REVIEW: “Big Mother” by Anya Ow

Review of Anya Ow, “Big Mother”, Strange Horizons 1 Jan. 2018: Read online. Reviewed by Danielle Maurer.

There’s something both horrific and beautiful about the story Anya Ow narrates in “Big Mother.” It effortlessly combines the terror of meeting something strange in the dark with a childhood nostalgia and sense of loss for the wild places of the world.

In “Big Mother,” the narrator recounts an experience she had as a young girl with her brother and three neighbor children. The children go fishing in the dark, searching for a snakehead, and accidentally hook something more dangerous. When the lure proves too strong for the oldest boy, the narrator must lead the other children to his rescue.

The story has something of the feel of Stranger Things to it, in that its climax revolves around one child going missing and his friends searching for him. It’s got a creepy creature too: the eponymous Big Mother, which the children dredge out of the canal. Though it starts a little slow, the horror element pulses strongly in the story’s middle and through the climax. It will keep you on the edge of your seat.

Our heroine is exactly what you would want in a horror story, bold and brave despite her fear. It is she and she alone that walks into the water to meet Big Mother, and she rescues the oldest boy by talking the monster down. The story concludes with a present-day epilogue, where we see how this childhood event resonated down through the narrator’s life and how sad she is that the modern world is swallowing the spaces where magic once dwelt.

It’s a beautiful tale, well-told and memorable in its execution from start to finish.

REVIEW: “To Blight a Fig Tree Before it Bears Fruit” by Benjamín Naka-Hasebe Kingsley

Review of Benjamín Naka-Hasebe Kingsley, “To Blight a Fig Tree Before it Bears Fruit”, Apex Magazine 104: Read Online. Reviewed by Joanna Z. Weston.

Eight brown, pregnant bodies are restrained on a stage, alive, but deeply uncomfortable. Soon, we find out why. The answer is a brutally honest look at what the wealthy and racially privileged would do to extend their own lives, if they only had the right technology. Everything but the technology itself is painfully plausible.

This is a powerful story. Short (barely longer than flash fiction, at less than 1500 words), but it packs a punch. I was impressed by the tightness of the prose, and the focus of the narrative. We stay in the present moment, with only a single flashback – when Meshee, our point of view character, thinks about what her mother would say about the situation. No mention of the history of the technology, or how she herself got to be in this position. Those answers aren’t relevant. The future is unknown. All that matters is what happens right now, on this stage.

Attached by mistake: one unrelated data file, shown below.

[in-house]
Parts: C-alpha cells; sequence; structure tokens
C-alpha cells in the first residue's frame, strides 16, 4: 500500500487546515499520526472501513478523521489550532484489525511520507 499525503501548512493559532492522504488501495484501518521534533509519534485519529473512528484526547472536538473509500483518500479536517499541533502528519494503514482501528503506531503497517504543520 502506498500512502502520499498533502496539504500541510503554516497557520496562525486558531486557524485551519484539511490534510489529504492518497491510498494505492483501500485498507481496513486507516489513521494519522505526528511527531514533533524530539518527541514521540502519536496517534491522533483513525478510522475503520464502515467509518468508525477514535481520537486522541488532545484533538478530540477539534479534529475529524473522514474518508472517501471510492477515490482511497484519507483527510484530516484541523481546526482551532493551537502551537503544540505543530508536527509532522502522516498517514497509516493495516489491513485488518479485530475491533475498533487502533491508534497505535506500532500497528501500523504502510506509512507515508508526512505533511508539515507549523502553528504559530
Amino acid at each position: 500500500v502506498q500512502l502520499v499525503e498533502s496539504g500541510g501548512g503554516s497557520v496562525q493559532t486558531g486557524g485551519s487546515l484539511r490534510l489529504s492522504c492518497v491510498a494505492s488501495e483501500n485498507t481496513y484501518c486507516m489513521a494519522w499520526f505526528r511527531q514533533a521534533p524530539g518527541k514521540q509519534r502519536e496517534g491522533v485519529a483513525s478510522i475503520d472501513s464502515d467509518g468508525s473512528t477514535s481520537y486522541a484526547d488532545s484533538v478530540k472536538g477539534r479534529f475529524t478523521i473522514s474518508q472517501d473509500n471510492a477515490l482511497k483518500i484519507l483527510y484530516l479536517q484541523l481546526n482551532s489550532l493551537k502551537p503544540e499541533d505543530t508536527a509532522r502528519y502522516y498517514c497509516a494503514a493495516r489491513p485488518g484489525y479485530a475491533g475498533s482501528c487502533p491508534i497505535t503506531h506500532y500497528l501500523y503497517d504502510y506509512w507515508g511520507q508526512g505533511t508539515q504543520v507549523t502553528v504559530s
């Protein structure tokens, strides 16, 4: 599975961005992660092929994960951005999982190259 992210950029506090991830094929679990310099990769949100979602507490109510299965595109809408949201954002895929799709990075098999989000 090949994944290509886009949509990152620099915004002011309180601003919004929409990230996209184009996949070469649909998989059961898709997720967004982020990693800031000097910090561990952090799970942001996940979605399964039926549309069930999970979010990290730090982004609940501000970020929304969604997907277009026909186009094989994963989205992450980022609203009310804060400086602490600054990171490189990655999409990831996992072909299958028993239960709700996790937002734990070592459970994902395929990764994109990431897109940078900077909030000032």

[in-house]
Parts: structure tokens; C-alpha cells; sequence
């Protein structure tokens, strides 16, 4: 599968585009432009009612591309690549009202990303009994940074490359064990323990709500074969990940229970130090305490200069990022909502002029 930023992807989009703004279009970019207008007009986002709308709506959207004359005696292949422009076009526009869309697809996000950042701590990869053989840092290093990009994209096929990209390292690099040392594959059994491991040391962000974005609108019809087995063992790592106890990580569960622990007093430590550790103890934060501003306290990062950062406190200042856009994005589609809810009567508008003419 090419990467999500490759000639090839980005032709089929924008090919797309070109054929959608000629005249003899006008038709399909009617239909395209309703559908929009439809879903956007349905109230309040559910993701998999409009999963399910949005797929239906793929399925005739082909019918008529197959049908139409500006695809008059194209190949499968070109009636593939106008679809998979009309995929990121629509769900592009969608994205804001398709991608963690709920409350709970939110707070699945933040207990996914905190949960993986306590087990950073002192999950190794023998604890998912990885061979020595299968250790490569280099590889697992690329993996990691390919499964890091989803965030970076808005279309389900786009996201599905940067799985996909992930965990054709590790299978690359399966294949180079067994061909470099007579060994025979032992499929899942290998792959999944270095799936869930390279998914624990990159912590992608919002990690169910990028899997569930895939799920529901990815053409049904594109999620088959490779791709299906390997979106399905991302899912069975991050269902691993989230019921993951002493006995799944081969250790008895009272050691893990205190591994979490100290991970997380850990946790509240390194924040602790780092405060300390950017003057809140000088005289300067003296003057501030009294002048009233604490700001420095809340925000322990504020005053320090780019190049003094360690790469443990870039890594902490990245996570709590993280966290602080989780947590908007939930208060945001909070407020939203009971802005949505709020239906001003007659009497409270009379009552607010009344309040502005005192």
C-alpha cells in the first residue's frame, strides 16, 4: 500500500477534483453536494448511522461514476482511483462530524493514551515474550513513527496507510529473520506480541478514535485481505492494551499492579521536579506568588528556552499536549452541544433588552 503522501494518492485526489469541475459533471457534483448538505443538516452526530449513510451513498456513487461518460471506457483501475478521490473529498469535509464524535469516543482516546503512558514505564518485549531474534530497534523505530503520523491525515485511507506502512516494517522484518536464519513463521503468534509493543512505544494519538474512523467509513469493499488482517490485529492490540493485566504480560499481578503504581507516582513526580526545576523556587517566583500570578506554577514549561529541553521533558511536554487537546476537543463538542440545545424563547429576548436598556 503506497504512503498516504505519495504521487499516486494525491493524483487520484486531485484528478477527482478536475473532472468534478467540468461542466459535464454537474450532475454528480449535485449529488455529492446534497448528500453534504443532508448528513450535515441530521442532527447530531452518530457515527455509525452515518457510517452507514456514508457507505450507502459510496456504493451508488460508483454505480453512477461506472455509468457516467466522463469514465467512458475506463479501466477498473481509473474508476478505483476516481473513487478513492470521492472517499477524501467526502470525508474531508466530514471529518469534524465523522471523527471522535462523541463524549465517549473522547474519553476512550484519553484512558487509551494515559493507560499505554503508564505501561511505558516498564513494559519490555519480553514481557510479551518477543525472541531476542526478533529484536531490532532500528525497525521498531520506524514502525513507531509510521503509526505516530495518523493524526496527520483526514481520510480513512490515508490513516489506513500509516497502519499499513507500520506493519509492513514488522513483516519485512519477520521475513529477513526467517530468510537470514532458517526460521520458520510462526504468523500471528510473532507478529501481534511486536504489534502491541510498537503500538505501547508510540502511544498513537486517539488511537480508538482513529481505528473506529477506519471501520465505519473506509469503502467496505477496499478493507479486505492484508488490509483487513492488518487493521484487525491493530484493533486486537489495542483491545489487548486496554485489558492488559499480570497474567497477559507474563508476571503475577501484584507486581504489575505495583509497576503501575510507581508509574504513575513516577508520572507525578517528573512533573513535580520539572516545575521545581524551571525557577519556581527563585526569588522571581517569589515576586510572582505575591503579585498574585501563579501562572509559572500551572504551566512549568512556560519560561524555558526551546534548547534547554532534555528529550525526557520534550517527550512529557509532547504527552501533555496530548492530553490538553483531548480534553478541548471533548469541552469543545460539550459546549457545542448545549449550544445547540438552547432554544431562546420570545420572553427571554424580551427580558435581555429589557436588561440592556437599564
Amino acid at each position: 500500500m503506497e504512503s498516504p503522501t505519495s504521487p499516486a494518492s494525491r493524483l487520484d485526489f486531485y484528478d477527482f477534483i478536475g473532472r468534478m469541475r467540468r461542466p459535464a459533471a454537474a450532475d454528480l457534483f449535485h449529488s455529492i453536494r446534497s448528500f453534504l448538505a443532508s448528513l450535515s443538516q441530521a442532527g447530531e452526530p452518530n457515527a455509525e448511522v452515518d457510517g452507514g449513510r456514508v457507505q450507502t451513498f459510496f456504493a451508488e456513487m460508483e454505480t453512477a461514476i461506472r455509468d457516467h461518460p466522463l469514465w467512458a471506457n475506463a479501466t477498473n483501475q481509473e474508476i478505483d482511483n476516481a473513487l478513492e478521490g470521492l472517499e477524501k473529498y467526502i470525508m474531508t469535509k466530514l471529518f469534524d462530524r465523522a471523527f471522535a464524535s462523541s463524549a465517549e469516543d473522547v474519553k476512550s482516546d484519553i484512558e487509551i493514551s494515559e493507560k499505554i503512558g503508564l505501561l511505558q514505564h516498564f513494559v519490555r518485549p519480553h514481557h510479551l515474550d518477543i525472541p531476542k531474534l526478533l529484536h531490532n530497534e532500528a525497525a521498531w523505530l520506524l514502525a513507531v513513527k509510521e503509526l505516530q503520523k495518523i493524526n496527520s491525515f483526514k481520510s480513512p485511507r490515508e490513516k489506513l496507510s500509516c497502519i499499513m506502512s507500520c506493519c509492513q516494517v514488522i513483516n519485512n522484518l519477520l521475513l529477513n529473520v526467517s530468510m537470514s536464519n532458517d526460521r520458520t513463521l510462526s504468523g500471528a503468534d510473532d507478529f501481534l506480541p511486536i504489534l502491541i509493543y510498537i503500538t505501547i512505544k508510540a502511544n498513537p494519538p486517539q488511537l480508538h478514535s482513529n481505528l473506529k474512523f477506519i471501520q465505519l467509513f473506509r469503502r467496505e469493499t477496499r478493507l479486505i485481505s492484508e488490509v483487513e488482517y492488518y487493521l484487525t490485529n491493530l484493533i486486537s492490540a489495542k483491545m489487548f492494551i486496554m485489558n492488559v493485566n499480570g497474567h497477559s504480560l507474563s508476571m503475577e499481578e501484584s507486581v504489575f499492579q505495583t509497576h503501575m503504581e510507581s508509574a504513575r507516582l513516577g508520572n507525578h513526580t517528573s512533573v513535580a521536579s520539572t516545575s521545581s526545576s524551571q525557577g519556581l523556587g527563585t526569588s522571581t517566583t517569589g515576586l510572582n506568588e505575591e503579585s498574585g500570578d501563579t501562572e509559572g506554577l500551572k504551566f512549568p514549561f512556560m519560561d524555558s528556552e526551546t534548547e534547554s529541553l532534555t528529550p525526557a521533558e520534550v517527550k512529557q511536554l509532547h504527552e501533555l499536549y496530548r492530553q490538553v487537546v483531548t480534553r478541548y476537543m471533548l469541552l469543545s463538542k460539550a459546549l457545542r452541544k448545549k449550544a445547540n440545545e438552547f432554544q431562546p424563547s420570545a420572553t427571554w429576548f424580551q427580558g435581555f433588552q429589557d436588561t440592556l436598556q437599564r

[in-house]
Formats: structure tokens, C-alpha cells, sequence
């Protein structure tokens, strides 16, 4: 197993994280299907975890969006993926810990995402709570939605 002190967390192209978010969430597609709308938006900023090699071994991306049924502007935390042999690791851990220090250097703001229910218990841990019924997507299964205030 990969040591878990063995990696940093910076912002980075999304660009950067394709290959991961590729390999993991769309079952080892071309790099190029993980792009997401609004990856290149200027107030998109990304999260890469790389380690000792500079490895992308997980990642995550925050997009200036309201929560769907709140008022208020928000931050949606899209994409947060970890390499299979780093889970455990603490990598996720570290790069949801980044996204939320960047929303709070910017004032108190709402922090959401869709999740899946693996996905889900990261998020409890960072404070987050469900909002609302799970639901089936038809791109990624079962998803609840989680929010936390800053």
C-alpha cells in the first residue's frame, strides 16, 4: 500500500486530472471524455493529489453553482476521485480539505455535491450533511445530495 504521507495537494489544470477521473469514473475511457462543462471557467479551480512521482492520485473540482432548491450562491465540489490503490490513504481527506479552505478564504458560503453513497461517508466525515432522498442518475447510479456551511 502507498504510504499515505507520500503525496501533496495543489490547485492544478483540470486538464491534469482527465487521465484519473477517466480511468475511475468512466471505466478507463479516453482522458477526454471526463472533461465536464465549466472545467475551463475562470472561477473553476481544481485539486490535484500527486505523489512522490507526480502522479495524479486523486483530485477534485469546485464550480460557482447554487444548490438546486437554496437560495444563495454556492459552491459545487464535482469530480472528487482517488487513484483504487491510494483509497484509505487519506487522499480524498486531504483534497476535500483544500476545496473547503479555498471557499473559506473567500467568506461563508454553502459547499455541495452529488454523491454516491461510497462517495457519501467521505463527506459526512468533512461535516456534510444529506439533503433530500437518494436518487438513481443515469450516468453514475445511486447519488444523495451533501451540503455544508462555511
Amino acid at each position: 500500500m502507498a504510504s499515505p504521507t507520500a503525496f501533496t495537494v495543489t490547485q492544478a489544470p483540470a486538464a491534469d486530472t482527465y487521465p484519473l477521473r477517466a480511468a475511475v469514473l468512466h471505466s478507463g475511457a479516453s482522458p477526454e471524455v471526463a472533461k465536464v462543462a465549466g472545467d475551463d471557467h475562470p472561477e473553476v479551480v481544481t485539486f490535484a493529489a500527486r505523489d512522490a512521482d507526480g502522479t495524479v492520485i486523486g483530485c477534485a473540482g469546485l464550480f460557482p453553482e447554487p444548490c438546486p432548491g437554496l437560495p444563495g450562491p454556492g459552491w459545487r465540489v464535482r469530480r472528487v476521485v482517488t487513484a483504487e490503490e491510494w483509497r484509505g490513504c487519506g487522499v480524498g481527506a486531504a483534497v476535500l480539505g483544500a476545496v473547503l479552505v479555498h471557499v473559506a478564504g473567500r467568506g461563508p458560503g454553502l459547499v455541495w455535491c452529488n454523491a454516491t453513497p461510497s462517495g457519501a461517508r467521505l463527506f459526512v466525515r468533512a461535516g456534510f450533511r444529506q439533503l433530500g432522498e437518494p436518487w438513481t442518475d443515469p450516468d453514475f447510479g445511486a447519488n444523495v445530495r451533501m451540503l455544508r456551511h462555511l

The ending is perfect, and surprisingly hopeful. I highly recommend giving this gem a read!

REVIEW: “Asylum of Cuckoos” by Lila Bowen

Review of Lila Bowen, “Asylum of Cuckoos”, Apex Magazine 104: Read Online. Reviewed by Joanna Z. Weston.

Ranger Rhett Walker stops in a small town with his posse, looking for a quick drink and a pause from their slow journey through the desert. When local law takes an interest in him, he assumes it’s because of his brown skin, or maybe because he’s brown and wearing a Ranger’s star. The truth turns out to be much stranger than he imagined, or than his companions will ever know.

This is a story about monsters, and only somewhat the kind you expect. Yes, some of the characters have, shall we say, special abilities that could get them branded as such by the more ordinary folks around them, but I’d say that this story is actually more concerned with their actions, rather than their abilities. It has a nice depth to it.

Rhett’s gender identity (he is a trans man) comes up a few times, due to the nature of the monster he encounters in that tiny town. As far as I can tell, as a cis-gendered woman, the subject seemed to be handled well – his complex feelings about his body are neither swept under the proverbial rug nor made the main focus, and the only person to imply that he isn’t a man is met with the disdain they deserve.

If you like stories about the wild west (particularly stories that don’t whitewash the region and era) or complex thoughts about morality then you’ll like “Asylum of Cuckoos.”

REVIEW: “Neanderthals” by Gardner Dozois

Review of Gardner Dozois, “Neanderthals”, Fantasy & Science Fiction 134, 1-2 (2018): 39-60 — Purchase Here. Reviewed by Michael Johnston.

“Neanderthals” begins with a series of images that quickly and effectively give the reader an idea of where you are in time and space–and then the rest of the story demolishes that security.  What you think is happening isn’t.

It’s a great story, and a very quick read–I read it over lunch, and I didn’t linger.  It’s deceptively simple in that the events of the story aren’t all that complicated, but a day after reading it, I’m still thinking through some of the implications and possibilities.